Beesource Beekeeping Forums banner

1 - 4 of 4 Posts

·
Registered
Joined
·
1,087 Posts
Discussion Starter · #1 ·
Im in the middle of queen rearing using MP's cell builder 10/10 method.
I have had over 75% acceptance which im stoked with since my grafting skills i would say are shaky at best.

Here are couple or three questions i cant figure out.
1. Why recombine the mother colony with the queenless cell starter after the cells are capped on day 5? I mean if they are already capped then what is gained by recombining with the queen right mother colony ( over a queen excluder of course)

2. Is grafting day considered day 1 or day zero?

3. why wait until day 9-10 to harvest the queen cells before putting them into nucs? I mean if they are already capped on day 5 why not do it then? or day 6,7,8,9 for that matter.
 

·
Registered
Joined
·
2,934 Posts
I can't answer for Mr. Palmer, but I can give you my thoughts.

1. Returning the mother colony returns queen pheromone, uncapped brood pheromone, and young emerging bees to the portion used as a cell builder. It is not for the benefit of the cells, but for the colony, that you recombine the two parts.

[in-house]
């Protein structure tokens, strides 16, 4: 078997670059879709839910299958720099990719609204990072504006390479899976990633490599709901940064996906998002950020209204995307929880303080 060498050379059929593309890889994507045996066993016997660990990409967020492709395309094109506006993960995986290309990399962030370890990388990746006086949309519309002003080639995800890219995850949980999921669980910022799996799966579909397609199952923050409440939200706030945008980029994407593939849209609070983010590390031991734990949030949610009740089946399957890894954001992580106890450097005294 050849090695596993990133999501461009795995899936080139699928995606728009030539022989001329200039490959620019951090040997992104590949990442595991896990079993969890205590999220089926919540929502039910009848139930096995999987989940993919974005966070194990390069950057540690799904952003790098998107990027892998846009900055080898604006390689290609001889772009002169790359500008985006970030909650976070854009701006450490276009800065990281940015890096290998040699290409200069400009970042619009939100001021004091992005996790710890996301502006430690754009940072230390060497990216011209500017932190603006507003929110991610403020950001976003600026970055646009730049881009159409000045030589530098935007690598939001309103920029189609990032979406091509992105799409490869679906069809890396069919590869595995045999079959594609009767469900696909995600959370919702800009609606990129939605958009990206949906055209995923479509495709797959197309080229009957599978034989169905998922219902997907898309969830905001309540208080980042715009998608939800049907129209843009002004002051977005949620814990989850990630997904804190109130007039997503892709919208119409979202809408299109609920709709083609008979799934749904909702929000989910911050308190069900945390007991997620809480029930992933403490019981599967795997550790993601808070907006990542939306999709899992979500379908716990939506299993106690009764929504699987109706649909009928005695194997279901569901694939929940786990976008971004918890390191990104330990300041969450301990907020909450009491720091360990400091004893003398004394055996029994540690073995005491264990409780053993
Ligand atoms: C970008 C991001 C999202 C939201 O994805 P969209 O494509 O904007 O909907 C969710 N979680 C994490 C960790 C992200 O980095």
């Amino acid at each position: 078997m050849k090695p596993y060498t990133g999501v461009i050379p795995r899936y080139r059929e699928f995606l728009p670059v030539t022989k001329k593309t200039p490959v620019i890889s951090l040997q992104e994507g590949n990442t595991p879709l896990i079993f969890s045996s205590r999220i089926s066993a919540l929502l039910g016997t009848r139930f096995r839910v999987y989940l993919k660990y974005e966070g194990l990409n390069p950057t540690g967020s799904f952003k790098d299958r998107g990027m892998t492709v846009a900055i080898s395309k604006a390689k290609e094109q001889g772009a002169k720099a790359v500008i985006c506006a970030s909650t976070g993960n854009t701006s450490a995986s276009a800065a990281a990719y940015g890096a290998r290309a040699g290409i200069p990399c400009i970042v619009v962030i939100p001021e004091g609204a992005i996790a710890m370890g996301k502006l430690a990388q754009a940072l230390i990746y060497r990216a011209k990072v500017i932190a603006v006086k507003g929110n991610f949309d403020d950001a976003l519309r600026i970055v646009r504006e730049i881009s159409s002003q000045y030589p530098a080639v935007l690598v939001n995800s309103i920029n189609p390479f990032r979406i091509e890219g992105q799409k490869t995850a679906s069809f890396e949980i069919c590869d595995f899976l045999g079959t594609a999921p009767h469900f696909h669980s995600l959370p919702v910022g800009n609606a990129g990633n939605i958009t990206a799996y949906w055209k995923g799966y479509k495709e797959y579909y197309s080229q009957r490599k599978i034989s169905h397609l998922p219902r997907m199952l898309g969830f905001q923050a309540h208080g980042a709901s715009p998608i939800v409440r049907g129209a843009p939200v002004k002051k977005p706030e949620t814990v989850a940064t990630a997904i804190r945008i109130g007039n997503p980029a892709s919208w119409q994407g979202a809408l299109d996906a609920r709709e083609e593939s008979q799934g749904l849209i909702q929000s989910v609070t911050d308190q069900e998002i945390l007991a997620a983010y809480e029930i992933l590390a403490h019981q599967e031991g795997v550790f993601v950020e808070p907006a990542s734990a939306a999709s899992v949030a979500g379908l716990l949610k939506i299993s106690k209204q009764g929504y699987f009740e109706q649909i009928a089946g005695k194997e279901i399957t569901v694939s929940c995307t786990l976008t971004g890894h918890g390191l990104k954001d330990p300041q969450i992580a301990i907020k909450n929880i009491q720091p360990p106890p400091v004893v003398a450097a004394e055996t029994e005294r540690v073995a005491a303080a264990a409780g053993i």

2. I consider grafting day as day 0.

3. By day 10 the pupa have matured enough to prevent damage to them from jarring the cells, also by day 10 the bees in the mating nucs will get the pheromones produced by cells ready for emerging. I have placed cells younger than 10 days, but I have had the bees destroy the cells more often than with 10 day old cells. Was age the cause? I don't know, but why take a chance if you don't have too.
 

·
Registered
Joined
·
166 Posts
Ditto for what AR Beek says.

I often use day 5/6 cells in nucs. Other people have used cells that aren't even capped yet. Do not play around with day 7/8 cells. The queen's wing buds are developing during that time frame and any jarring of the cells can result in wing damage and hence a non-flying queen.
 

·
Registered
Joined
·
1,087 Posts
Discussion Starter · #4 ·
I can't answer for Mr. Palmer, but I can give you my thoughts.

1. Returning the mother colony returns queen pheromone, uncapped brood pheromone, and young emerging bees to the portion used as a cell builder. It is not for the benefit of the cells, but for the colony, that you recombine the two parts.

2. I consider grafting day as day 0.

3. By day 10 the pupa have matured enough to prevent damage to them from jarring the cells, also by day 10 the bees in the mating nucs will get the pheromones produced by cells ready for emerging. I have placed cells younger than 10 days, but I have had the bees destroy the cells more often than with 10 day old cells. Was age the cause? I don't know, but why take a chance if you don't have too.
ok so all of that makes sense thanks for those answers.

With regards to answer #1 then does it matter if the recombine happens on day 6? Weather on day 5 is going to suck
 
1 - 4 of 4 Posts
Top